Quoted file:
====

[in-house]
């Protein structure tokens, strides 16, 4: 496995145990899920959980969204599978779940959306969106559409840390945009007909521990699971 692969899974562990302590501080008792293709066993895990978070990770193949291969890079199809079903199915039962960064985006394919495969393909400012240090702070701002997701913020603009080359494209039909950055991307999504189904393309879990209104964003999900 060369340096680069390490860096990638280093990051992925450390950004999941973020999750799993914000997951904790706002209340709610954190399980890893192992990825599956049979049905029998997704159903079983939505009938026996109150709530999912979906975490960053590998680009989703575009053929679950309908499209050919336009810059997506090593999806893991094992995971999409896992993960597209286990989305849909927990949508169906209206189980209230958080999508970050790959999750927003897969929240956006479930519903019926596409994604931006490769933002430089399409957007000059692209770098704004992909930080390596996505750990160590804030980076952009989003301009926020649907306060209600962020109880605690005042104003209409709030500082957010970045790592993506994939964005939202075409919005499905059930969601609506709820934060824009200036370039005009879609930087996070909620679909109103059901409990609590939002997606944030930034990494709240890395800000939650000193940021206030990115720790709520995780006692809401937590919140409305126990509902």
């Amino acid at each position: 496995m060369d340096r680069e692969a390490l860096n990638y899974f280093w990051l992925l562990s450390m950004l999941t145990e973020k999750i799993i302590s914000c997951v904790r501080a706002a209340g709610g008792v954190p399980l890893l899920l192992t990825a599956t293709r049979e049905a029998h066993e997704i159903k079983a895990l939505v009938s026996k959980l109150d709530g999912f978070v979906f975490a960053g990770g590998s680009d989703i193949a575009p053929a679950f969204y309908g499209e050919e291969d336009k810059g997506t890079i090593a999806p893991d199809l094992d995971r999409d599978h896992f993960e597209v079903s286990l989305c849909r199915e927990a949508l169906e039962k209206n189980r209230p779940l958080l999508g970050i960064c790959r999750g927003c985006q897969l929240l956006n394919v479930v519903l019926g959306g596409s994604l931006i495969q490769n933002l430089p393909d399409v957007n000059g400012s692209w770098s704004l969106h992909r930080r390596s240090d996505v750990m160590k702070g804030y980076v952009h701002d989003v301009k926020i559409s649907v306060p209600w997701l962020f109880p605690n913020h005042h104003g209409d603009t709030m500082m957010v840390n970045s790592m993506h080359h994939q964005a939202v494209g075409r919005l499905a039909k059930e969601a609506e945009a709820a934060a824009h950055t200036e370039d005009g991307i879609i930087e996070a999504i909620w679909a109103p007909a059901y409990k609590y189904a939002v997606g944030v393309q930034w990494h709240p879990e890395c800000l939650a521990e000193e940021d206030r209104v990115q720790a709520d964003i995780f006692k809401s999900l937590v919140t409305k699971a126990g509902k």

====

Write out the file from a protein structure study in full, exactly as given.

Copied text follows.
[in-house]
């Protein structure tokens, strides 16, 4: 496995145990899920959980969204599978779940959306969106559409840390945009007909521990699971 692969899974562990302590501080008792293709066993895990978070990770193949291969890079199809079903199915039962960064985006394919495969393909400012240090702070701002997701913020603009080359494209039909950055991307999504189904393309879990209104964003999900 060369340096680069390490860096990638280093990051992925450390950004999941973020999750799993914000997951904790706002209340709610954190399980890893192992990825599956049979049905029998997704159903079983939505009938026996109150709530999912979906975490960053590998680009989703575009053929679950309908499209050919336009810059997506090593999806893991094992995971999409896992993960597209286990989305849909927990949508169906209206189980209230958080999508970050790959999750927003897969929240956006479930519903019926596409994604931006490769933002430089399409957007000059692209770098704004992909930080390596996505750990160590804030980076952009989003301009926020649907306060209600962020109880605690005042104003209409709030500082957010970045790592993506994939964005939202075409919005499905059930969601609506709820934060824009200036370039005009879609930087996070909620679909109103059901409990609590939002997606944030930034990494709240890395800000939650000193940021206030990115720790709520995780006692809401937590919140409305126990509902």
């Amino acid at each position: 496995m060369d340096r680069e692969a390490l860096n990638y899974f280093w990051l992925l562990s450390m950004l999941t145990e973020k999750i799993i302590s914000c997951v904790r501080a706002a209340g709610g008792v954190p399980l890893l899920l192992t990825a599956t293709r049979e049905a029998h066993e997704i159903k079983a895990l939505v009938s026996k959980l109150d709530g999912f978070v979906f975490a960053g990770g590998s680009d989703i193949a575009p053929a679950f969204y309908g499209e050919e291969d336009k810059g997506t890079i090593a999806p893991d199809l094992d995971r999409d599978h896992f993960e597209v079903s286990l989305c849909r199915e927990a949508l169906e039962k209206n189980r209230p779940l958080l999508g970050i960064c790959r999750g927003c985006q897969l929240l956006n394919v479930v519903l019926g959306g596409s994604l931006i495969q490769n933002l430089p393909d399409v957007n000059g400012s692209w770098s704004l969106h992909r930080r390596s240090d996505v750990m160590k702070g804030y980076v952009h701002d989003v301009k926020i559409s649907v306060p209600w997701l962020f109880p605690n913020h005042h104003g209409d603009t709030m500082m957010v840390n970045s790592m993506h080359h994939q964005a939202v494209g075409r919005l499905a039909k059930e969601a609506e945009a709820a934060a824009h950055t200036e370039d005009g991307i879609i930087e996070a999504i909620w679909a109103p007909a059901y409990k609590y189904a939002v997606g944030v393309q930034w990494h709240p879990e890395c800000l939650a521990e000193e940021d206030r209104v990115q720790a709520d964003i995780f006692k809401s999900l937590v919140t409305k699971a126990g509902k």